During the past 18 months, we at Egon Zehnder International have examined the enterprise risk management (ERM) practices at 10 major global banks, and the good news is that all of them see ERM as a strategic imperative. They recognize that risks of all kinds — not just credit, market, and liquidity risks — can threaten their performance and even their viability. And they embrace ERM’s central principle, that risk is best addressed holistically. The bad news is that translating that principle into practice isn’t always successful.
Barriers to achieving genuinely integrated ERM include:
In the face of these obstacles, ERM in many organizations remains fragmented and provides poor visibility of risks. As recently as two years ago, for example, no one was contemplating the risks of robo-signings and other foreclosure problems. In other cases, risk limits were determined through financial analysis without regard to public perceptions of “reasonable risk taking.” Continued fragmentation of ERM, in fact, promises more such unforeseen mishaps in the future.
Getting It Right
Recognizing the limitations of a default-mode, fragmented approach to ERM, some organizations have responded by establishing a head of ERM to integrate risk issues. This, too, is more of the same, however — the only difference being that the integration itself is defaulted into one role.
To better affect the wider organization, one CRO we worked with had the head of ERM as his direct report, with the CEO as primary advocate of best ERM practices. But the CRO and the CEO failed to align the executive committee with the scope of the ERM leader’s mandate. As a result, ERM didn’t elevate its influence and remained another function within the various business verticals.
One institution that has gotten it right started with a full analysis, considering all the different types of risk it faces: credit, market, liquidity, operational, legal, compliance, strategic, and reputational. Understanding that managing those risks is a multidimensional problem in which any element can influence another, it looked for the nexus where they all converge. It concluded that the convergence point is the bank’s reputation: anything that goes wrong can adversely affect the way the bank is viewed by stakeholders, the industry, regulators, policymakers, legislators, and the public.
With a mandate from the board, and coordinated by its risk committee, the bank set up a new ERM infrastructure, consisting of a group reputational risk committee and a regional reputational risk committee. Each committee is composed of leaders of the business verticals and the top financial, risk, legal, and audit officers of the bank. Both committees meet regularly to explore the implications of any activity: client portfolios, customer experiences, deal activity, and virtually anything bank-related.
Most importantly, the committees explore how the risks involved in any of those activities might impinge on each other and the bank’s reputation. On the group committee, for example, the CRO might report on the quantitative limits of a particular trade. The other members of the committee could then explore what legal, political, or other repercussions might occur if the maximum risk were realized, and how those things might translate into reputational consequences.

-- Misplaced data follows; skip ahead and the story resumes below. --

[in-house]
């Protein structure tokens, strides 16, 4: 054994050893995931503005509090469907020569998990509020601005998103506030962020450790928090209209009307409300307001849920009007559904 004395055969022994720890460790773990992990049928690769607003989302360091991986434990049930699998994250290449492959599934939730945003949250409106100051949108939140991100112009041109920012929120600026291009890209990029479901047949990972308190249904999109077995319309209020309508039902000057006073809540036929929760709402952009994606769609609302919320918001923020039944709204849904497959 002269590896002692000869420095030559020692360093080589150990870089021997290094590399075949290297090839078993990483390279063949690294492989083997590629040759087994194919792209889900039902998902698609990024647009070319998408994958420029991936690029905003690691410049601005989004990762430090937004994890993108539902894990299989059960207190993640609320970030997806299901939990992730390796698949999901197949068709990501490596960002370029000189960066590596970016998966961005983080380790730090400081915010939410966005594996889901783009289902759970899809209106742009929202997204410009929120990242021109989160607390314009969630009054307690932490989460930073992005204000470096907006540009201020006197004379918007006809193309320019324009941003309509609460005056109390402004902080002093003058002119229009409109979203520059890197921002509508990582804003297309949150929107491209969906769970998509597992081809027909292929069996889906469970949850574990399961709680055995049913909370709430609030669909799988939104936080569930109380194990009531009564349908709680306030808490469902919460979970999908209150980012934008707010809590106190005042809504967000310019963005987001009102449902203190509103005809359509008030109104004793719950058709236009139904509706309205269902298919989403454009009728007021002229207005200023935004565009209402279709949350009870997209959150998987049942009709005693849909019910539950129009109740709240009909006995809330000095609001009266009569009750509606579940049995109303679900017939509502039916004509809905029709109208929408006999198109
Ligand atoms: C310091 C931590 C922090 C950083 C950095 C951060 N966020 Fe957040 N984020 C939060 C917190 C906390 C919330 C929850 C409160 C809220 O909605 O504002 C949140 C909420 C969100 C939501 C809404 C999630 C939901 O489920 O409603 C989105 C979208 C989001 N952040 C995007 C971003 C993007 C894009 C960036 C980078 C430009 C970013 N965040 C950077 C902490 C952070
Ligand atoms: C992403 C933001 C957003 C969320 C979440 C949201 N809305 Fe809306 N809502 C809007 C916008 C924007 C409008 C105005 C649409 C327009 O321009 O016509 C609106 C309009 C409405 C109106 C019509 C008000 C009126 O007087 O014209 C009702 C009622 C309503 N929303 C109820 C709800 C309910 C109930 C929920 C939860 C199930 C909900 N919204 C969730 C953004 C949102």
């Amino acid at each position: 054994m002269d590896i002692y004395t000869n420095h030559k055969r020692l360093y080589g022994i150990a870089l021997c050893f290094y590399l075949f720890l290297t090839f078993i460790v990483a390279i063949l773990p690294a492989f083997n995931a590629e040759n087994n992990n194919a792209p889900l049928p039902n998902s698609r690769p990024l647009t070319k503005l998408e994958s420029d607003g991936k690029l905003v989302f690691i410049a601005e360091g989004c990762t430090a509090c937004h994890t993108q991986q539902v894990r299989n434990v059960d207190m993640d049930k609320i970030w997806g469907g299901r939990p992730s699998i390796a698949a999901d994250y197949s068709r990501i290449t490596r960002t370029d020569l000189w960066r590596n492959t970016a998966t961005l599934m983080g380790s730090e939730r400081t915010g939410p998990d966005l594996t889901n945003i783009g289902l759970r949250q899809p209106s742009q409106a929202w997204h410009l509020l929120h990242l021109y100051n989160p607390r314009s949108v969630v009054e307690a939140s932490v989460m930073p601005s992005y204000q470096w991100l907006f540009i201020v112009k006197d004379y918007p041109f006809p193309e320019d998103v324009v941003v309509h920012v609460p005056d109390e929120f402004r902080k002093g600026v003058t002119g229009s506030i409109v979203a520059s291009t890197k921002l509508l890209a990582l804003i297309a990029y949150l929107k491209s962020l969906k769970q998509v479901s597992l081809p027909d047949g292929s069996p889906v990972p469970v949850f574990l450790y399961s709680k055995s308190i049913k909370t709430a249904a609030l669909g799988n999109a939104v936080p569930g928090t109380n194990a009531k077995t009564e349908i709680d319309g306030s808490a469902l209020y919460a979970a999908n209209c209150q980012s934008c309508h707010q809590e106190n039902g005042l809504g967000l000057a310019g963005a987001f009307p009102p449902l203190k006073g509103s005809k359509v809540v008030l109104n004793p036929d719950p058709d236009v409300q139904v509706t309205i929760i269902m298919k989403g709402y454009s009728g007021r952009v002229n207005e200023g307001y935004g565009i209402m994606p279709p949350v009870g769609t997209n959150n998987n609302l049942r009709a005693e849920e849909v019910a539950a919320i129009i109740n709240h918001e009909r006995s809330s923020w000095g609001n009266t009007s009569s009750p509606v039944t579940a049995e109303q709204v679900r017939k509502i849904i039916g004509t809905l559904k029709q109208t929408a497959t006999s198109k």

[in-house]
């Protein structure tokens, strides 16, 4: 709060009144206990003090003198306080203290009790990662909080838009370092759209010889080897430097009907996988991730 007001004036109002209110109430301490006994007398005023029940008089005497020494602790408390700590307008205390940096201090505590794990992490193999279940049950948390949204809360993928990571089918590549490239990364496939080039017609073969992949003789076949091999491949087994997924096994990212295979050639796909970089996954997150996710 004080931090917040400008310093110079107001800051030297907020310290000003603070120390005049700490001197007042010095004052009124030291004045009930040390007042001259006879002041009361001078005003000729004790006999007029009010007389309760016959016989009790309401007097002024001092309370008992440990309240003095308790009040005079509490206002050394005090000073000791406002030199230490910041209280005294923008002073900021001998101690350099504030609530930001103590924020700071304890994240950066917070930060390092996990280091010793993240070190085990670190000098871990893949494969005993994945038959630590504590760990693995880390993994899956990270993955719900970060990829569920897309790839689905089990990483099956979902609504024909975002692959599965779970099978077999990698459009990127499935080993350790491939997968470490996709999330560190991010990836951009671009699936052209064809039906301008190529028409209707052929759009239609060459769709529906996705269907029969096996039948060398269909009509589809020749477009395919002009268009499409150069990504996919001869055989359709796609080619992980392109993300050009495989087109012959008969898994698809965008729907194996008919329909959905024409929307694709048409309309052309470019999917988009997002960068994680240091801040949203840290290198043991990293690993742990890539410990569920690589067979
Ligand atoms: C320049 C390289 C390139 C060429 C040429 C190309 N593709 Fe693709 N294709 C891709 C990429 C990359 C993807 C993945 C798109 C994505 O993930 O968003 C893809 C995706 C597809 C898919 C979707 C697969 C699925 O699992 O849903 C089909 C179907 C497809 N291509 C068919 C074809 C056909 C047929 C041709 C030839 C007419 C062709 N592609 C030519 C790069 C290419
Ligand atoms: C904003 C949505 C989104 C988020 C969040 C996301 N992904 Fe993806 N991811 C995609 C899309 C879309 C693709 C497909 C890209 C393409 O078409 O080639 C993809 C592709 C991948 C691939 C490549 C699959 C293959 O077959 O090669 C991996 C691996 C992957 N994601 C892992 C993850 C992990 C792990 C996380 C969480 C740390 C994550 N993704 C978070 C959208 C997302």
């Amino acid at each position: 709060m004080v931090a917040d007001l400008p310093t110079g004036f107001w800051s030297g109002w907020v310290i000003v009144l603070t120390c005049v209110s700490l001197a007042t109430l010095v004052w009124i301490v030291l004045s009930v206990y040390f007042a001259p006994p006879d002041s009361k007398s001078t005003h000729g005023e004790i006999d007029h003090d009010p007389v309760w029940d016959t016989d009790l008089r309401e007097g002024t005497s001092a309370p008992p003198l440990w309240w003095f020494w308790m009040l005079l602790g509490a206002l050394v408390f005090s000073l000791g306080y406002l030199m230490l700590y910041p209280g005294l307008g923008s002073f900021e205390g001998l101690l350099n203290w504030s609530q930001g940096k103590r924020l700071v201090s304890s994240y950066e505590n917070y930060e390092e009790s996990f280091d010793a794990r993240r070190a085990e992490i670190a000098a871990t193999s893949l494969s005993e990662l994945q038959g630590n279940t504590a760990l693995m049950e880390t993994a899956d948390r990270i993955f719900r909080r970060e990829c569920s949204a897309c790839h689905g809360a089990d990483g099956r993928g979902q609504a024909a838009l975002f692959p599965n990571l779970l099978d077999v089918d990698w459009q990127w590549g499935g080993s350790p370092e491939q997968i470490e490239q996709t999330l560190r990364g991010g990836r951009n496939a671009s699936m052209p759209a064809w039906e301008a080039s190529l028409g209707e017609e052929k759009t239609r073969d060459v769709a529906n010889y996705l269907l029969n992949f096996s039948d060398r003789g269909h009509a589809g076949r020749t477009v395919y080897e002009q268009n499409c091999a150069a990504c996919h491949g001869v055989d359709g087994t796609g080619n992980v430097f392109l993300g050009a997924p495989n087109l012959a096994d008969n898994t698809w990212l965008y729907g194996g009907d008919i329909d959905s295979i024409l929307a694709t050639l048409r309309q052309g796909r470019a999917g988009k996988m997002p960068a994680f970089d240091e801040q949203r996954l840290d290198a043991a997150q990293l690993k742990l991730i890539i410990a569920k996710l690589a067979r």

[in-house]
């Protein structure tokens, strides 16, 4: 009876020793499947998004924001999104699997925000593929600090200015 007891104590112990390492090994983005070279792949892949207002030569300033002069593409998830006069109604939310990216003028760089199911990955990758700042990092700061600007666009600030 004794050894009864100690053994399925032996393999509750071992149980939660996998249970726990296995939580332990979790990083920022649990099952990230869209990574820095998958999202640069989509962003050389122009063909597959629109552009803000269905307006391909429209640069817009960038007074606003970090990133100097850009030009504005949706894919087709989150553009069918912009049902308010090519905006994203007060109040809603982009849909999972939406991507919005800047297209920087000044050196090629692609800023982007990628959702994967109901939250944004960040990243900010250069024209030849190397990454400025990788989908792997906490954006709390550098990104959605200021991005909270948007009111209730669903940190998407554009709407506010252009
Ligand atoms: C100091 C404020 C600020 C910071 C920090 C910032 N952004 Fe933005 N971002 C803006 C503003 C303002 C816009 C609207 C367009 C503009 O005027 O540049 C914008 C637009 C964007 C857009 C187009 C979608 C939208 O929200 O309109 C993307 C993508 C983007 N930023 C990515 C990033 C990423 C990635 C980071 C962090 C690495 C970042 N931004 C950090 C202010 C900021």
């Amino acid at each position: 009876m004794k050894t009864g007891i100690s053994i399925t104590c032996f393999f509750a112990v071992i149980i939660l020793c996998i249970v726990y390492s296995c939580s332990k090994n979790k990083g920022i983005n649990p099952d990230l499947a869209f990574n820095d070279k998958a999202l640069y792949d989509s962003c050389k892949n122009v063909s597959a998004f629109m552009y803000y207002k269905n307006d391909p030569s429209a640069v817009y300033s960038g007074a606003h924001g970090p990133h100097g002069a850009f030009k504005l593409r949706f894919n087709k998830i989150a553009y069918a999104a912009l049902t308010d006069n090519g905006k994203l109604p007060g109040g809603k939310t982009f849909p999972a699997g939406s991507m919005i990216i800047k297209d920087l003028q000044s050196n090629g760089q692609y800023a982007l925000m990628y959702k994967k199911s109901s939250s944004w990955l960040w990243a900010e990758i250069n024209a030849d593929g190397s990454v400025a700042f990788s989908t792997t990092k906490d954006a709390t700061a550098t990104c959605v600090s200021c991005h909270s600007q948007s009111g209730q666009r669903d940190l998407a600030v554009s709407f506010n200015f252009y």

The discussion could result in any of the various responses to risk: avoidance, reduction, sharing, or even acceptance of the trading position. But whatever the response, the bank would know all of the implications had been considered. Recent trading debacles, though only a drop in the bucket for the institutions financially, might have been avoided through similar holistic vetting, which enables not only more considered responses to interrelated impacts but also integrated responses to multiple risks.
Key to Success
Institutions do not necessarily need to establish stand-alone, cross-functional ERM teams. The holistic consideration of risk could be performed just as effectively by the executive committee, as long as sufficient time is regularly allocated to the process. All of the functions and business verticals are represented there; the risk considerations from all key areas converge there, meaning enterprise risk can become a natural part of its deliberations and decisions.
Because the vehicle for creating holistic ERM is necessarily the team, the key to success is team effectiveness at both the board level, including the risk committee, and the executive-committee level, where the CEO directs the implementation of the board’s mandate.
Making sure a holistic ERM team is effective requires a close look at three critical elements: the competencies of the team leaders, the competencies of individual team members, and the attributes of the team as a whole.
An effective board, instead of deferring to the risk committee or one of its members or defaulting to the CEO, communicates a fully realized vision of risk to the chief executive. And then, if the executive committee is effective as a team, each member — exchanging perspectives across the table — comes to own enterprise risk equally.
Each member gains a unified, integrated view and takes it back to his or her area of responsibility. Moreover, as the habit of holistically viewing enterprise risk cascades downward, everyone comes to own enterprise risk individually. Over time, the institution creates — and continually refreshes — a culture in which it becomes second nature to strive for the ultimate goal of ERM: an enhanced capacity to increase stakeholder value by more effectively dealing with the risks and opportunities offered by uncertainty.
Rob Sloan is managing partner of the financial-services practice at Egon Zehnder International, a global executive-search firm.